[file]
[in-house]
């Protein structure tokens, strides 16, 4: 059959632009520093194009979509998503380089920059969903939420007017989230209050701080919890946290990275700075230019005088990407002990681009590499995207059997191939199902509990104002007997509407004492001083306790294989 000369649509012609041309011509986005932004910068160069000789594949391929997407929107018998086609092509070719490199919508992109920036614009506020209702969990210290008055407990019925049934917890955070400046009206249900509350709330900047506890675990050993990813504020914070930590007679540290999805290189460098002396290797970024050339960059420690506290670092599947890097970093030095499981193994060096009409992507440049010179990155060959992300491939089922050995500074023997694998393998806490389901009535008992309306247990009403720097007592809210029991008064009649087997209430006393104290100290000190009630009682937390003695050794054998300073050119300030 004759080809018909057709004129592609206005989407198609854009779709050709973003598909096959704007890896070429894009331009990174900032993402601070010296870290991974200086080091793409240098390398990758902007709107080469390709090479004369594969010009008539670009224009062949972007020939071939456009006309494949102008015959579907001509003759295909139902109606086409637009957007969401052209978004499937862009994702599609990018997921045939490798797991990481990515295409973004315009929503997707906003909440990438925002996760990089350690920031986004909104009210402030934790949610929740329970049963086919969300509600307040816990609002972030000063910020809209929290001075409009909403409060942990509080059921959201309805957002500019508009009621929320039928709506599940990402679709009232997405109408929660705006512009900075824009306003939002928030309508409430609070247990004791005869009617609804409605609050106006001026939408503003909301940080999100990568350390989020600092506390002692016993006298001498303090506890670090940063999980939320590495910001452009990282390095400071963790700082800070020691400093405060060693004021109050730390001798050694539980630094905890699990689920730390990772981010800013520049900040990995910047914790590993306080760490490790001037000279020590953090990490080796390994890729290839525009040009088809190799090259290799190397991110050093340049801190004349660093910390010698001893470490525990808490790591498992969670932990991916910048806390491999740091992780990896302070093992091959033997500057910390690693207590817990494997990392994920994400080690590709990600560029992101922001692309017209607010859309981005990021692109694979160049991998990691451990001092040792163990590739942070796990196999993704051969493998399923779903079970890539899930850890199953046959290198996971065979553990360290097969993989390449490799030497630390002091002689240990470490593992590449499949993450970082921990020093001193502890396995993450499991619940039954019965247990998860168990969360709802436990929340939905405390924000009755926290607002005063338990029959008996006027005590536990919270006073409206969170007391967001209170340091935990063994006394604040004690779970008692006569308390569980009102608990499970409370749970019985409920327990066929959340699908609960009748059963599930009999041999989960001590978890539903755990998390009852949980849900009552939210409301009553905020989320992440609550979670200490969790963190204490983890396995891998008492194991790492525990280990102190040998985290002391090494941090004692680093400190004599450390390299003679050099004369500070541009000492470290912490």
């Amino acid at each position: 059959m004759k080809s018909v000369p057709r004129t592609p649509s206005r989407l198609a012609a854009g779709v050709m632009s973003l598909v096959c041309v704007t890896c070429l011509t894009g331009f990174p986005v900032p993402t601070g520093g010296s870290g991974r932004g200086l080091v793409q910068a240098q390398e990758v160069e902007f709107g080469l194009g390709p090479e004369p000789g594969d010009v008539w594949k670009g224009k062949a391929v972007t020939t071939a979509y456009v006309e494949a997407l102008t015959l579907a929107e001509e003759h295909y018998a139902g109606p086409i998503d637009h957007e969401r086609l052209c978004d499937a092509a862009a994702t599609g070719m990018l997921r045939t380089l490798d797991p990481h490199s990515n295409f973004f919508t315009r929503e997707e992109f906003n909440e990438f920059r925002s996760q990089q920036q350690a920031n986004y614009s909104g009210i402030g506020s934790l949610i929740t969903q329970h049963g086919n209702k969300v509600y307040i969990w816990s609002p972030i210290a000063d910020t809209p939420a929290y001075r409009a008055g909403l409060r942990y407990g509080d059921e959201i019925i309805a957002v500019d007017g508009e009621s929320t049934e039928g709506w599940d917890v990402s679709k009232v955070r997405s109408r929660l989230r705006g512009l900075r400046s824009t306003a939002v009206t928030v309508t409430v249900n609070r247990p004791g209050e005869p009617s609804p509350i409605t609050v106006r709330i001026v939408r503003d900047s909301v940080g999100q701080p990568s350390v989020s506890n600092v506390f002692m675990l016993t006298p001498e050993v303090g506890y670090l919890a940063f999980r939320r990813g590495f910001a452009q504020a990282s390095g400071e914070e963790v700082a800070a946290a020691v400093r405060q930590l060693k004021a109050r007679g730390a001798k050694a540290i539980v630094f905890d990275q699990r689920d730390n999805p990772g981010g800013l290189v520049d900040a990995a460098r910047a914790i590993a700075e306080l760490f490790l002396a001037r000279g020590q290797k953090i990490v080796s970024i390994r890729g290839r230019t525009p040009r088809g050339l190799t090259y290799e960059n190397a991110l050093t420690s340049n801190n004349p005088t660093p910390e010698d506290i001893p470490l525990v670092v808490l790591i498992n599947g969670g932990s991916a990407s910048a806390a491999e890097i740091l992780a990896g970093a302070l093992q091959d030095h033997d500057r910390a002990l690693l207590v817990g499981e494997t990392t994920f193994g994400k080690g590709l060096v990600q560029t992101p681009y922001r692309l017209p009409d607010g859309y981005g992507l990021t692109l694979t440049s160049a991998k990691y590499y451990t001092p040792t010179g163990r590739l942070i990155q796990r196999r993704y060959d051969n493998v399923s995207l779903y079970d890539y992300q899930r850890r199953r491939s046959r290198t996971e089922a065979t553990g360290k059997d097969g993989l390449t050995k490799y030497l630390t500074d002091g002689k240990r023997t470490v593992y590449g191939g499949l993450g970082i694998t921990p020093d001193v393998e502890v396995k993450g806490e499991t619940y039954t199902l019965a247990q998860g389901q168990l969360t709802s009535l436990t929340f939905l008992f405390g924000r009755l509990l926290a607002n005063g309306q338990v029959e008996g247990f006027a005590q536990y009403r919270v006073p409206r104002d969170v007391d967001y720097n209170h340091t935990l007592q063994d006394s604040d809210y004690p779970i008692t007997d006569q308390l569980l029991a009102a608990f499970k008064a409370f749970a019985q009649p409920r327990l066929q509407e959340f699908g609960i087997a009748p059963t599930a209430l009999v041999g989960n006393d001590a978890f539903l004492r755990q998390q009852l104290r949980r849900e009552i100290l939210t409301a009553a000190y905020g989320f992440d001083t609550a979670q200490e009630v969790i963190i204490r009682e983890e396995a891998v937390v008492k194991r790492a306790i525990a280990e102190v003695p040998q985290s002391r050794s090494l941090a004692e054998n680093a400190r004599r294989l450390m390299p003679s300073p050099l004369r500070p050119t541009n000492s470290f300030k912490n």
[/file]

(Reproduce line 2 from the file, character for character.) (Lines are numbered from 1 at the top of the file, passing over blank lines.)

């Protein structure tokens, strides 16, 4: 059959632009520093194009979509998503380089920059969903939420007017989230209050701080919890946290990275700075230019005088990407002990681009590499995207059997191939199902509990104002007997509407004492001083306790294989 000369649509012609041309011509986005932004910068160069000789594949391929997407929107018998086609092509070719490199919508992109920036614009506020209702969990210290008055407990019925049934917890955070400046009206249900509350709330900047506890675990050993990813504020914070930590007679540290999805290189460098002396290797970024050339960059420690506290670092599947890097970093030095499981193994060096009409992507440049010179990155060959992300491939089922050995500074023997694998393998806490389901009535008992309306247990009403720097007592809210029991008064009649087997209430006393104290100290000190009630009682937390003695050794054998300073050119300030 004759080809018909057709004129592609206005989407198609854009779709050709973003598909096959704007890896070429894009331009990174900032993402601070010296870290991974200086080091793409240098390398990758902007709107080469390709090479004369594969010009008539670009224009062949972007020939071939456009006309494949102008015959579907001509003759295909139902109606086409637009957007969401052209978004499937862009994702599609990018997921045939490798797991990481990515295409973004315009929503997707906003909440990438925002996760990089350690920031986004909104009210402030934790949610929740329970049963086919969300509600307040816990609002972030000063910020809209929290001075409009909403409060942990509080059921959201309805957002500019508009009621929320039928709506599940990402679709009232997405109408929660705006512009900075824009306003939002928030309508409430609070247990004791005869009617609804409605609050106006001026939408503003909301940080999100990568350390989020600092506390002692016993006298001498303090506890670090940063999980939320590495910001452009990282390095400071963790700082800070020691400093405060060693004021109050730390001798050694539980630094905890699990689920730390990772981010800013520049900040990995910047914790590993306080760490490790001037000279020590953090990490080796390994890729290839525009040009088809190799090259290799190397991110050093340049801190004349660093910390010698001893470490525990808490790591498992969670932990991916910048806390491999740091992780990896302070093992091959033997500057910390690693207590817990494997990392994920994400080690590709990600560029992101922001692309017209607010859309981005990021692109694979160049991998990691451990001092040792163990590739942070796990196999993704051969493998399923779903079970890539899930850890199953046959290198996971065979553990360290097969993989390449490799030497630390002091002689240990470490593992590449499949993450970082921990020093001193502890396995993450499991619940039954019965247990998860168990969360709802436990929340939905405390924000009755926290607002005063338990029959008996006027005590536990919270006073409206969170007391967001209170340091935990063994006394604040004690779970008692006569308390569980009102608990499970409370749970019985409920327990066929959340699908609960009748059963599930009999041999989960001590978890539903755990998390009852949980849900009552939210409301009553905020989320992440609550979670200490969790963190204490983890396995891998008492194991790492525990280990102190040998985290002391090494941090004692680093400190004599450390390299003679050099004369500070541009000492470290912490």